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Amazon, Berkshire Hathaway and JPMorgan team up to disrupt health care

Amazon, Berkshire Hathaway and JPMorgan team up to disrupt health care

Companies say it's an effort 'free from profit-making incentives and constraints'
Amazon, Berkshire Hathaway and JPMorgan team up to disrupt health care
Three major American companies are moving into health care for their employees.
Photographer: Shutterstock

SEATTLE — Amazon, Berkshire Hathaway and JPMorgan Chase announced Tuesday that they would form an independent health care company to serve their employees in the United States.

The three companies provided few details about the new entity, other than saying it would initially focus on technology to provide simplified, high-quality health care for their employees and their families, and at a reasonable cost. They said the initiative, which is in the early planning stages, would be a long-term effort “free from profit-making incentives and constraints.”

The partnership brings together three of the country’s most influential companies to try to improve a system that other companies have tried and failed to change: Amazon, the largest online retailer in the world; Berkshire Hathaway, the holding company led by billionaire investor Warren Buffett; and JPMorgan Chase, the largest bank in the United States by assets.

It also illustrates the rapid changes affecting the sector in the United States, where lines that have separated traditionally distinct sectors, like care provision and insurance, are increasingly blurred. CVS Health’s deal last month to buy the health insurer Aetna for about $69 billion is just one example of the shifts underway.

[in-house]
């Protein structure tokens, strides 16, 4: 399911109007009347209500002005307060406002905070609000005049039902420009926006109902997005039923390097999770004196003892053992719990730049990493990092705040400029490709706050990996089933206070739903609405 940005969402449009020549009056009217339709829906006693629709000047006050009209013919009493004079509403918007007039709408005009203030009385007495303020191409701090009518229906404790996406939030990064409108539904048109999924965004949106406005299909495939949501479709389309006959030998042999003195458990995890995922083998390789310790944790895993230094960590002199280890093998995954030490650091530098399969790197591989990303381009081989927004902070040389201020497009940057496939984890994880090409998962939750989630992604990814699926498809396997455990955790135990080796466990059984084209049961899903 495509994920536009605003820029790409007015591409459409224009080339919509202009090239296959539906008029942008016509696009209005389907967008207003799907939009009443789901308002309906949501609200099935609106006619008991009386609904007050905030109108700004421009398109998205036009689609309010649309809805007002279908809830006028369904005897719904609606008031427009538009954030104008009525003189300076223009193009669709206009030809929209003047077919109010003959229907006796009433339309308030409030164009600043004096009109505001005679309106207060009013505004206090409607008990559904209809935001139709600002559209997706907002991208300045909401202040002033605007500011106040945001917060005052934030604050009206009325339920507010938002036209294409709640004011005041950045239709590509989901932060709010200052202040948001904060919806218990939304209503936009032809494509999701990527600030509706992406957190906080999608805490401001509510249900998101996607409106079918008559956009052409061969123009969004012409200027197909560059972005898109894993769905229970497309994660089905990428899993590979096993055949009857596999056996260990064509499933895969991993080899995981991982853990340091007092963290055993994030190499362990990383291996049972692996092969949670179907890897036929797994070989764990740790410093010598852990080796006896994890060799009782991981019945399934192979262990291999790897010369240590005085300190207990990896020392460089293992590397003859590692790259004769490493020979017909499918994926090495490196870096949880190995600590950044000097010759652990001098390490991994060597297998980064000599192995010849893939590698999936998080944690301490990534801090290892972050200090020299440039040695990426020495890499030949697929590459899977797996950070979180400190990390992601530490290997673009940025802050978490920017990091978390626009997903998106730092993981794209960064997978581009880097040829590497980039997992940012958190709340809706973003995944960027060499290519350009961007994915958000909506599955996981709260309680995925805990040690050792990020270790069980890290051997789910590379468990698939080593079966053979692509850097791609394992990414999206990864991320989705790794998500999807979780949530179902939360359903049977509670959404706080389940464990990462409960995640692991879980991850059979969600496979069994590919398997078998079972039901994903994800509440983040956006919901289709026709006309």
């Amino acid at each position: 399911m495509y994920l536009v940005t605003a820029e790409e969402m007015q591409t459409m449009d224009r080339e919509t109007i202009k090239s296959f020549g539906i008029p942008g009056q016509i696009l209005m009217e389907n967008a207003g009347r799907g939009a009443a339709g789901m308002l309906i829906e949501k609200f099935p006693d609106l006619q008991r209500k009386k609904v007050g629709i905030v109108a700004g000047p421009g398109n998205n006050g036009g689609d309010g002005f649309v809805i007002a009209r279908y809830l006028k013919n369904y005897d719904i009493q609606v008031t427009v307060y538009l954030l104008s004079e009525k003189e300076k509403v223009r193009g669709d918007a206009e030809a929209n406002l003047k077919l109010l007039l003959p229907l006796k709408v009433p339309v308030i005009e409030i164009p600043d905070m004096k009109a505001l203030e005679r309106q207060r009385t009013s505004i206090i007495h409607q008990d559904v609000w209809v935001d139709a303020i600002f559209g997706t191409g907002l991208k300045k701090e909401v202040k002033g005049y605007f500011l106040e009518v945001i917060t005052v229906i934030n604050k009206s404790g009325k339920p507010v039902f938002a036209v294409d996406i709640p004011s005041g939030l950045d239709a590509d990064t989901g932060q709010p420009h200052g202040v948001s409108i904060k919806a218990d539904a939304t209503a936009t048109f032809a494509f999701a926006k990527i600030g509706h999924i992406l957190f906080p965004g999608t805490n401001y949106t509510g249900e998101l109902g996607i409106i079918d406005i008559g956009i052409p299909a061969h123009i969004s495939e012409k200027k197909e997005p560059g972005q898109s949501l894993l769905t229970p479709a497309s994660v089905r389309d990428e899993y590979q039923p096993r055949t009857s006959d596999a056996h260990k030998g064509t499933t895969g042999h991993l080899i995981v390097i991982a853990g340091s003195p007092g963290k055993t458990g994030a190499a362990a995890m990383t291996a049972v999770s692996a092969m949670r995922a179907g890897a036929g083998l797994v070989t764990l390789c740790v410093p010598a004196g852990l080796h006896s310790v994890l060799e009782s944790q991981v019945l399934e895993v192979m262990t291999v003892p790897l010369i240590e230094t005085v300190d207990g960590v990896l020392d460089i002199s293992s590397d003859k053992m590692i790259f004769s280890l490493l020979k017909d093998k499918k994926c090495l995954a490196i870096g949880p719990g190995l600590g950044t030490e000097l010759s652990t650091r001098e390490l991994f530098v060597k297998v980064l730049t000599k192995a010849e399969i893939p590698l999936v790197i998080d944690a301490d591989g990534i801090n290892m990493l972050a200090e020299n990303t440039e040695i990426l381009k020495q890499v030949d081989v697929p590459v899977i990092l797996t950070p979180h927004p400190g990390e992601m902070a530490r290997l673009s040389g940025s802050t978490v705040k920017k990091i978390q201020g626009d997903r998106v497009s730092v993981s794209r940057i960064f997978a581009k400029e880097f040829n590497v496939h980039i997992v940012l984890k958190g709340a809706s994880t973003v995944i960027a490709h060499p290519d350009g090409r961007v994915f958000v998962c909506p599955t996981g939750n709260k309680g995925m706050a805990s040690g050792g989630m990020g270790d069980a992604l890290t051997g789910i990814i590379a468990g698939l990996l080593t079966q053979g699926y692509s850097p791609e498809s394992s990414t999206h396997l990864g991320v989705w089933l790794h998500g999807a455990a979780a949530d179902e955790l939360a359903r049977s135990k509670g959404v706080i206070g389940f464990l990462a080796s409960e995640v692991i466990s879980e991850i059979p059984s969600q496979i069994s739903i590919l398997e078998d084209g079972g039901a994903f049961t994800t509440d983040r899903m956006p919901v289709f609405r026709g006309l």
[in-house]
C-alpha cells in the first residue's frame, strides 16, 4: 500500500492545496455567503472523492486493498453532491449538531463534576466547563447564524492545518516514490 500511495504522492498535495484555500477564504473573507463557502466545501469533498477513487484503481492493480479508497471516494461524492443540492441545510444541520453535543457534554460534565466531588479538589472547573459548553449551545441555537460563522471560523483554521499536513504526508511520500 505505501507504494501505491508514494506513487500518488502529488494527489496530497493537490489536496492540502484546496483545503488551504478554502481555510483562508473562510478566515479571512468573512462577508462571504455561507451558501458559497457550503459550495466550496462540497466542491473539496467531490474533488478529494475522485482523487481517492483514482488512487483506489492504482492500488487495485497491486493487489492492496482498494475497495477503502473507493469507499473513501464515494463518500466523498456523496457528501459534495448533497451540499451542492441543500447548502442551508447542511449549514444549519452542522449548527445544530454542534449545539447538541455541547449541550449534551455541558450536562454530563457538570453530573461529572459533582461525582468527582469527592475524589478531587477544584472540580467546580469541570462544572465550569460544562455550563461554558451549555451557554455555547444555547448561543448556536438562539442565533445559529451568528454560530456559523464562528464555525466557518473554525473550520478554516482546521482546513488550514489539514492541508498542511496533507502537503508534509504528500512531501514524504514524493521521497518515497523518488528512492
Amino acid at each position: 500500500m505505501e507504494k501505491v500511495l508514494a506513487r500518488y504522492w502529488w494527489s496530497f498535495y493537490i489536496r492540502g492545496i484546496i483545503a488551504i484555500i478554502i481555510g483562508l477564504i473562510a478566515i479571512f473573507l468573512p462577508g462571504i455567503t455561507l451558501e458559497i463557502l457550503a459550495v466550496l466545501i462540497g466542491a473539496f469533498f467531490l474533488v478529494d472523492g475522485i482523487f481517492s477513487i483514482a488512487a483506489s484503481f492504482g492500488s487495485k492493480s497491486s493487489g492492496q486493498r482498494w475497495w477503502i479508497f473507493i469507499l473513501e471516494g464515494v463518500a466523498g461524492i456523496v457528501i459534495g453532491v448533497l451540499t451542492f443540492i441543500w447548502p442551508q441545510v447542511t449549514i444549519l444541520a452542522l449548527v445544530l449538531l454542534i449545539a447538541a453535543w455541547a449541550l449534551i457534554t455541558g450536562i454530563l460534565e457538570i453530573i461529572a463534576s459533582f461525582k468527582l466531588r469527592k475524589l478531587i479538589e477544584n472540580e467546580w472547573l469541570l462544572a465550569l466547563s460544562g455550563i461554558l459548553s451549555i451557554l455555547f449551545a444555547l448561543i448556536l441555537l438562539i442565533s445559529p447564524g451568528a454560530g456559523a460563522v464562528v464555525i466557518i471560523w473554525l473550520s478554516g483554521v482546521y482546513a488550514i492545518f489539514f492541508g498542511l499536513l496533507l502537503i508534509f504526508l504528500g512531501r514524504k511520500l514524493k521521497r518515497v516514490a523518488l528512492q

“It could be big,” Ed Kaplan, who negotiates health coverage on behalf of large employers as the national health practice leader for the Segal Group, said of the announcement. “Those are three big players, and I think if they get into health care insurance or the health care coverage space they are going to make a big impact.”

Kaplan said larger insurers were frustratingly inefficient when it came to fixing problems like preventing people from visiting the emergency room when they did not need to, or requiring a doctor’s visit for routine tasks like refilling a prescription.

“There should be a way to avoid things like that, but they’re not really innovating,” he said of existing health insurance companies. “They’re talking a good game, but they’re not really doing it.”

He said Amazon, Berkshire Hathaway and JPMorgan Chase would face challenges such as assessing risk and other skills that competing insurers are skilled at, but that they could hire talented employees who could provide that.

“The health care system is complex, and we enter into this challenge open-eyed about the degree of difficulty,” Jeff Bezos, Amazon’s founder and chief executive, said in a statement. “Hard as it might be, reducing health care’s burden on the economy while improving outcomes for employees and their families would be worth the effort. Success is going to require talented experts, a beginner’s mind, and a long-term orientation."

Amazon has long been mentioned by health care analysts and industry executives as a potential new entrant into the sector. But much else is also changing, from possible changes to government programs like Medicare after the overhaul of the tax law, to the uncertain future of the health care law. All the while, medical costs have persistently been on the rise.

“The ballooning costs of health care act as a hungry tapeworm on the American economy,” Buffett said in the statement Tuesday. “Our group does not come to this problem with answers. But we also do not accept it as inevitable. Rather, we share the belief that putting our collective resources behind the country’s best talent can, in time, check the rise in health costs while concurrently enhancing patient satisfaction and outcomes.”

The announcement Tuesday again highlighted investor worry about Amazon disrupting the health care industry. Shares of UnitedHealth were down 5 percent in premarket trading, while Anthem’s were down 3.5 percent, erasing many of the gains such companies have made over the past 12 months.

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